The world’s most effective CLEAN Programs define ratepayer impact as part of program design, so any rate hikes are known upfront, eliminating surprises. CLEAN Programs can even save consumers money from the start, depending on how much they currently pay for energy.

Some real-world examples:

  • Gainesville, Florida increased its solar capacity by 3,500%, while raising electricity rates by less than 1% — about a dollar per month.
  • Sacramento, California brought 100 megawatts of clean local energy online without raising rates for consumers.

CLEAN Programs also result in local, renewable energy projects. Energy produced locally avoids the expensive transmission of energy over long distances from centralized power plants, which can comprise nearly 25% of the price a consumer pays for energy. Additionally, one of the most popular CLEAN technologies — solar photovoltaic (solar PV) power — provides generation during peak demand periods, producing normally expensive “peak energy” at lower costs. In general, boosting the diversity of energy sources tends to help insulate ratepayers from spikes in energy prices.

How is a CLEAN Program different from a net metering program?

Here’s the key difference: net metering allows for reduced electric bills — even the possibility of reducing your power bill to zero. But a CLEAN Program opens the door to a steady revenue stream.

Net metering uses a single meter to record both the electricity a family, business, or organization uses, and the excess generation your renewable system sends back to the grid. The meter spins backward as you feed extra energy into the system, and forward as you use energy. The energy you generate can cancel out the energy you use, but it can’t make you money, no matter how much renewable capacity you install.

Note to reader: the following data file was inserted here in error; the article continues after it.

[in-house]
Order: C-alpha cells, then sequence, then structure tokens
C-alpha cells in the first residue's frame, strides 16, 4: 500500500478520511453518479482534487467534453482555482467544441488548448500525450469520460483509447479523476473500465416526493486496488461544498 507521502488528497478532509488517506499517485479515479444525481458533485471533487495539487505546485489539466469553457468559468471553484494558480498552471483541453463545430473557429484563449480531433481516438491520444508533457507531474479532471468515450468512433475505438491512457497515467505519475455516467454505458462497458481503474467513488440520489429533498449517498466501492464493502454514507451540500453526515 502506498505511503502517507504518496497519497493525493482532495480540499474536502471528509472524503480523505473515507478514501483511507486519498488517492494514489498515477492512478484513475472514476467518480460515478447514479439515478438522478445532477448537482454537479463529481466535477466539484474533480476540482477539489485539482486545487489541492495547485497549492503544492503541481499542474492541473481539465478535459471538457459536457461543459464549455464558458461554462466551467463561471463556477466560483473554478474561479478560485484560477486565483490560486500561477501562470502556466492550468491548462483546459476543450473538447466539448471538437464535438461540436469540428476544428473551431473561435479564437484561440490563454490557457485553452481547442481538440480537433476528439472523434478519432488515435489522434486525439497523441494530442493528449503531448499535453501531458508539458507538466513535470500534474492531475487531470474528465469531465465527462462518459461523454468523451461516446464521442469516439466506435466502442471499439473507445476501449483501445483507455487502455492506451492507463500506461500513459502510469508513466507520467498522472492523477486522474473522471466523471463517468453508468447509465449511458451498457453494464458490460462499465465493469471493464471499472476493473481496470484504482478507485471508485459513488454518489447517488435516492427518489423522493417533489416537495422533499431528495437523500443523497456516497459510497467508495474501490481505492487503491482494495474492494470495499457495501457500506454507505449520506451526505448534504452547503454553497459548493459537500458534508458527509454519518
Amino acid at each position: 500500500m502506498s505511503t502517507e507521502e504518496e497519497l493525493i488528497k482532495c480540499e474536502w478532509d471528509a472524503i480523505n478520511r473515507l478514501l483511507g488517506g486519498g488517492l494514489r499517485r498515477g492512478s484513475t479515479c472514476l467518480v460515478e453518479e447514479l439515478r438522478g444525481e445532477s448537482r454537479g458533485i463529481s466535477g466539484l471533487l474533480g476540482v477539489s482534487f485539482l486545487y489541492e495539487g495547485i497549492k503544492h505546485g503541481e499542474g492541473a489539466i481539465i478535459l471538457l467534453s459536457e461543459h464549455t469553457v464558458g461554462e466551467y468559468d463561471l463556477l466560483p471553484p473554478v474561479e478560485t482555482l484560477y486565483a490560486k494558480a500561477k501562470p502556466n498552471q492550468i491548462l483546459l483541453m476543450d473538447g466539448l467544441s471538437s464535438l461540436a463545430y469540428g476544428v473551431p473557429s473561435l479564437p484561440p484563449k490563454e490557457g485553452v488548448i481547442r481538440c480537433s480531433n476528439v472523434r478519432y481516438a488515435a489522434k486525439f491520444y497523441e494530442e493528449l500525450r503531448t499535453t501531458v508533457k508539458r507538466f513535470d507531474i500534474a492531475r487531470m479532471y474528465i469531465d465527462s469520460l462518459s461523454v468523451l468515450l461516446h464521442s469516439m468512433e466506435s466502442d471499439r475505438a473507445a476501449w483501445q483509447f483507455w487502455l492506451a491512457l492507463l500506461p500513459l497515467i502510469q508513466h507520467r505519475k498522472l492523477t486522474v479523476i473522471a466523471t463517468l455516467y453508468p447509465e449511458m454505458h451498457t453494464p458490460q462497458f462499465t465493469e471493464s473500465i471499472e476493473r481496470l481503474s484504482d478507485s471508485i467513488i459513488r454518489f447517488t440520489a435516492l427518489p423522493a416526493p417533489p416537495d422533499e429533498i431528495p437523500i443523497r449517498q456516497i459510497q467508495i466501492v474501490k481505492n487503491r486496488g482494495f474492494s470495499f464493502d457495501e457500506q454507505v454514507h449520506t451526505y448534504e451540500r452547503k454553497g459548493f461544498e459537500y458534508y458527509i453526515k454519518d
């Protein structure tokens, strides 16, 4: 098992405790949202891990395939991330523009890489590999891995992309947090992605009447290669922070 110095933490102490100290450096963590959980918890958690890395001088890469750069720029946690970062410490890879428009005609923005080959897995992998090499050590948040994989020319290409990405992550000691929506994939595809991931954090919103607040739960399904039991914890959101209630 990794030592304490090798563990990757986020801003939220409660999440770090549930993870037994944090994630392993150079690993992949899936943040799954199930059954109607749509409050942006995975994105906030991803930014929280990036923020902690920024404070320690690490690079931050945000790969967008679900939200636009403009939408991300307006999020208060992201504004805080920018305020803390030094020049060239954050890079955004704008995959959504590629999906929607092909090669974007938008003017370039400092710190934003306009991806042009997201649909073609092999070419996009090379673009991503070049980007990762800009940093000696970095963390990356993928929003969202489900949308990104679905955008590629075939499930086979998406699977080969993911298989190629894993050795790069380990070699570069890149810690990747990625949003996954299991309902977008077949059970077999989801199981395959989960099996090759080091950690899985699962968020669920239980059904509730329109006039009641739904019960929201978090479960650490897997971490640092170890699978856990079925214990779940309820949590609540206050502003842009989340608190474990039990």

CLEAN Programs feature a separate meter to measure power produced. If you are a utility customer, you continue to pay the retail rate for electricity consumed. And you also get paid the wholesale rate for every watt of clean, renewable energy you generate and sell to the local utility. If your project generates enough energy, you can make more than you spend on energy from the grid.

Who can participate in a CLEAN Program?

Well-designed CLEAN Programs encourage broad participation by individuals, businesses, and organizations in a community.

Participation can be direct — by installing rooftop solar panels, for example — or through shared ownership in community power projects. CLEAN Programs allow everyone in the community to benefit, regardless of whether or not they own land.

Do we really need a CLEAN Program to support clean local energy?

CLEAN Programs offer communities a proven tool for developing local renewable power without reinventing the wheel. It’s especially good for developing cost-effective clean energy projects that take advantage of underused spaces in our communities — from landfills to parking lots to rooftops.

CLEAN Programs also help overcome utilities’ historical preference for large-scale, centralized power plants, while addressing the limitations of existing renewable programs such as net metering.